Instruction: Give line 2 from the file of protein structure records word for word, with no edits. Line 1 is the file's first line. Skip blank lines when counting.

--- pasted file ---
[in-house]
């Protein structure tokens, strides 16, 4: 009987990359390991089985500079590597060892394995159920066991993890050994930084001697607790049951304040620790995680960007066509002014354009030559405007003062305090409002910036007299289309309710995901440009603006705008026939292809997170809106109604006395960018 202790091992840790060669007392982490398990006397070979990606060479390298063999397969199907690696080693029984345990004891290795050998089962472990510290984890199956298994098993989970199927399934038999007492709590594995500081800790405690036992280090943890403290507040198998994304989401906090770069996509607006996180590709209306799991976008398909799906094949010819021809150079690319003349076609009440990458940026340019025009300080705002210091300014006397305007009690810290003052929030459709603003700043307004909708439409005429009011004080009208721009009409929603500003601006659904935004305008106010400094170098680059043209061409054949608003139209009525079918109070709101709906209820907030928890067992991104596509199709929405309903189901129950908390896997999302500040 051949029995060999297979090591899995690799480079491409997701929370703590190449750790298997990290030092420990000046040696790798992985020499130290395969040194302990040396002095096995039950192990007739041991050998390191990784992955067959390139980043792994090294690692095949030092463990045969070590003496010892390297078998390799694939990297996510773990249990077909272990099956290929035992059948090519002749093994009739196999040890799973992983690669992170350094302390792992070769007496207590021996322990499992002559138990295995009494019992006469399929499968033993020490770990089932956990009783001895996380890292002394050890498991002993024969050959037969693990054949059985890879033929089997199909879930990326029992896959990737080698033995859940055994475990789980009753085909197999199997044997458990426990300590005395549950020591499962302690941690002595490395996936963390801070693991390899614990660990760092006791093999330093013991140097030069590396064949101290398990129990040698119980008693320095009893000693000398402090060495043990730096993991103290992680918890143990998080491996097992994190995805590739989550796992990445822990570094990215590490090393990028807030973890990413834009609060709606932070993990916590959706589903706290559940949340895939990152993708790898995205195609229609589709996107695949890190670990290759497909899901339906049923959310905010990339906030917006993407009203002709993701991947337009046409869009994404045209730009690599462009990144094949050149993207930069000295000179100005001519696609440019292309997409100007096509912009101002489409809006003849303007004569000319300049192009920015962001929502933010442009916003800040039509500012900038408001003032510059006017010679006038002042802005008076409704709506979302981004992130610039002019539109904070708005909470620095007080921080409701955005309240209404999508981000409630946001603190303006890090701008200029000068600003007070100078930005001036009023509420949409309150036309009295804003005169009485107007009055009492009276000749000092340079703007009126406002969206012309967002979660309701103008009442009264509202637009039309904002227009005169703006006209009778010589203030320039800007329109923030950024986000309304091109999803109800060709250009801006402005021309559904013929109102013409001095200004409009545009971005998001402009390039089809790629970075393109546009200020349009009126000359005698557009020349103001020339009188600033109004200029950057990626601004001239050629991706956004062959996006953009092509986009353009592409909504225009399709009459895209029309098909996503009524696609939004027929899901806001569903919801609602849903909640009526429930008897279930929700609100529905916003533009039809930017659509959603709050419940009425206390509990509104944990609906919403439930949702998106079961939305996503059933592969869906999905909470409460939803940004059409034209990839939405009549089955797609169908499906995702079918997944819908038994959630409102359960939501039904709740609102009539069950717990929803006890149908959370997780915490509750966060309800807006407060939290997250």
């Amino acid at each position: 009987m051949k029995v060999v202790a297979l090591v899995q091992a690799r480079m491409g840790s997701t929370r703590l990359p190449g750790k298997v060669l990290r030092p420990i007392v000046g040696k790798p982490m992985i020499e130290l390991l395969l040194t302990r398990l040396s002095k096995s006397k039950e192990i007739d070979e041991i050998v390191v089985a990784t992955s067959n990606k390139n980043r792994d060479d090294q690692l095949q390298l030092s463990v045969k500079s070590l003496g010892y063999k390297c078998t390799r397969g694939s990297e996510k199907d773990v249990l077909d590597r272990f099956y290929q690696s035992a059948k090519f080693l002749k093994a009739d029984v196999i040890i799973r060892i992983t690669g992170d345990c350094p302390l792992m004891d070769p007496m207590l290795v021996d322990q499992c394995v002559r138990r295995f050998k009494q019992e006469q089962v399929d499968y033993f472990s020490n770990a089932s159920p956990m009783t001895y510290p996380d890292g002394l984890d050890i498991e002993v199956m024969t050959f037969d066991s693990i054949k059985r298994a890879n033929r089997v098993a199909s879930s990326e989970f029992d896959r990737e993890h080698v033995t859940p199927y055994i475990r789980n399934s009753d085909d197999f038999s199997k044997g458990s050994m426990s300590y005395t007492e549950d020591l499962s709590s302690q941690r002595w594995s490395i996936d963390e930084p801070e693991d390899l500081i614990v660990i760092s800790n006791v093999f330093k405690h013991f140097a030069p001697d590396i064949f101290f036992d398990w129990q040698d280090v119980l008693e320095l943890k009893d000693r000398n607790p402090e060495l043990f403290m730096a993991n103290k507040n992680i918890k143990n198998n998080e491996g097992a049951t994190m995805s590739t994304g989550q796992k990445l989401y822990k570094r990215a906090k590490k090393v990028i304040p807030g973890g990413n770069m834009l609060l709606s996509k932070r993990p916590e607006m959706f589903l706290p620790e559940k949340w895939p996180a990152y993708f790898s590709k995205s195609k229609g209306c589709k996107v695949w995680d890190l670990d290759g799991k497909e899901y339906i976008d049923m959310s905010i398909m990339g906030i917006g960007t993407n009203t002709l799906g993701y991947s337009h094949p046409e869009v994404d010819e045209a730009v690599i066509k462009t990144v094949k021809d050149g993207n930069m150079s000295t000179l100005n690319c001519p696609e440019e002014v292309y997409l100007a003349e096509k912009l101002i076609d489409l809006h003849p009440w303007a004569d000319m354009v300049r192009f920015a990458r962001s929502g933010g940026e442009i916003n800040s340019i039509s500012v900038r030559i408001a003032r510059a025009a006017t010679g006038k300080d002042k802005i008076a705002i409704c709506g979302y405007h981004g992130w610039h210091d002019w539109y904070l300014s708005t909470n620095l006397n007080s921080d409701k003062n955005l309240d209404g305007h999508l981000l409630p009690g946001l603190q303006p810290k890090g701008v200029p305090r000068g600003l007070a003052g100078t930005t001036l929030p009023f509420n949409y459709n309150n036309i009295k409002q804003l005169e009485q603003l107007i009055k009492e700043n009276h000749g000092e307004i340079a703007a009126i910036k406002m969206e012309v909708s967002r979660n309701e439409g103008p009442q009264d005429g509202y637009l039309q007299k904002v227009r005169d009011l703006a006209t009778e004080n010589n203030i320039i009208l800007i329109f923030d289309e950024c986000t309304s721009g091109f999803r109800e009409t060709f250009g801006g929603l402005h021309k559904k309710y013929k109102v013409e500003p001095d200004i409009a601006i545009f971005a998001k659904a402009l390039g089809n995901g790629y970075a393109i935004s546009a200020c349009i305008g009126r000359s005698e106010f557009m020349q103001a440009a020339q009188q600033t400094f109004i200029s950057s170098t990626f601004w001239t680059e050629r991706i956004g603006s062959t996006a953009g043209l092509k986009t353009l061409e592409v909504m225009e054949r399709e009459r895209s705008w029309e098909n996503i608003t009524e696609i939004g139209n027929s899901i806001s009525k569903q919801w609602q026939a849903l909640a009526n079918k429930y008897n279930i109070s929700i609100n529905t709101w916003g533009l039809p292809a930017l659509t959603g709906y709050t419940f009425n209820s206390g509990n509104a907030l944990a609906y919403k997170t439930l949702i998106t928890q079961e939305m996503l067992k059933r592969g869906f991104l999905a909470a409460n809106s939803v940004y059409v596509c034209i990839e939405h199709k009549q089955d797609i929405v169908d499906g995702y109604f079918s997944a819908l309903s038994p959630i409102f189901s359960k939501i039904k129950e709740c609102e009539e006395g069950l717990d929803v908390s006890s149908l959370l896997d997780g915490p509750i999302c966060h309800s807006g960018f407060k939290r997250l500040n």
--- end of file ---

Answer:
């Protein structure tokens, strides 16, 4: 009987990359390991089985500079590597060892394995159920066991993890050994930084001697607790049951304040620790995680960007066509002014354009030559405007003062305090409002910036007299289309309710995901440009603006705008026939292809997170809106109604006395960018 202790091992840790060669007392982490398990006397070979990606060479390298063999397969199907690696080693029984345990004891290795050998089962472990510290984890199956298994098993989970199927399934038999007492709590594995500081800790405690036992280090943890403290507040198998994304989401906090770069996509607006996180590709209306799991976008398909799906094949010819021809150079690319003349076609009440990458940026340019025009300080705002210091300014006397305007009690810290003052929030459709603003700043307004909708439409005429009011004080009208721009009409929603500003601006659904935004305008106010400094170098680059043209061409054949608003139209009525079918109070709101709906209820907030928890067992991104596509199709929405309903189901129950908390896997999302500040 051949029995060999297979090591899995690799480079491409997701929370703590190449750790298997990290030092420990000046040696790798992985020499130290395969040194302990040396002095096995039950192990007739041991050998390191990784992955067959390139980043792994090294690692095949030092463990045969070590003496010892390297078998390799694939990297996510773990249990077909272990099956290929035992059948090519002749093994009739196999040890799973992983690669992170350094302390792992070769007496207590021996322990499992002559138990295995009494019992006469399929499968033993020490770990089932956990009783001895996380890292002394050890498991002993024969050959037969693990054949059985890879033929089997199909879930990326029992896959990737080698033995859940055994475990789980009753085909197999199997044997458990426990300590005395549950020591499962302690941690002595490395996936963390801070693991390899614990660990760092006791093999330093013991140097030069590396064949101290398990129990040698119980008693320095009893000693000398402090060495043990730096993991103290992680918890143990998080491996097992994190995805590739989550796992990445822990570094990215590490090393990028807030973890990413834009609060709606932070993990916590959706589903706290559940949340895939990152993708790898995205195609229609589709996107695949890190670990290759497909899901339906049923959310905010990339906030917006993407009203002709993701991947337009046409869009994404045209730009690599462009990144094949050149993207930069000295000179100005001519696609440019292309997409100007096509912009101002489409809006003849303007004569000319300049192009920015962001929502933010442009916003800040039509500012900038408001003032510059006017010679006038002042802005008076409704709506979302981004992130610039002019539109904070708005909470620095007080921080409701955005309240209404999508981000409630946001603190303006890090701008200029000068600003007070100078930005001036009023509420949409309150036309009295804003005169009485107007009055009492009276000749000092340079703007009126406002969206012309967002979660309701103008009442009264509202637009039309904002227009005169703006006209009778010589203030320039800007329109923030950024986000309304091109999803109800060709250009801006402005021309559904013929109102013409001095200004409009545009971005998001402009390039089809790629970075393109546009200020349009009126000359005698557009020349103001020339009188600033109004200029950057990626601004001239050629991706956004062959996006953009092509986009353009592409909504225009399709009459895209029309098909996503009524696609939004027929899901806001569903919801609602849903909640009526429930008897279930929700609100529905916003533009039809930017659509959603709050419940009425206390509990509104944990609906919403439930949702998106079961939305996503059933592969869906999905909470409460939803940004059409034209990839939405009549089955797609169908499906995702079918997944819908038994959630409102359960939501039904709740609102009539069950717990929803006890149908959370997780915490509750966060309800807006407060939290997250």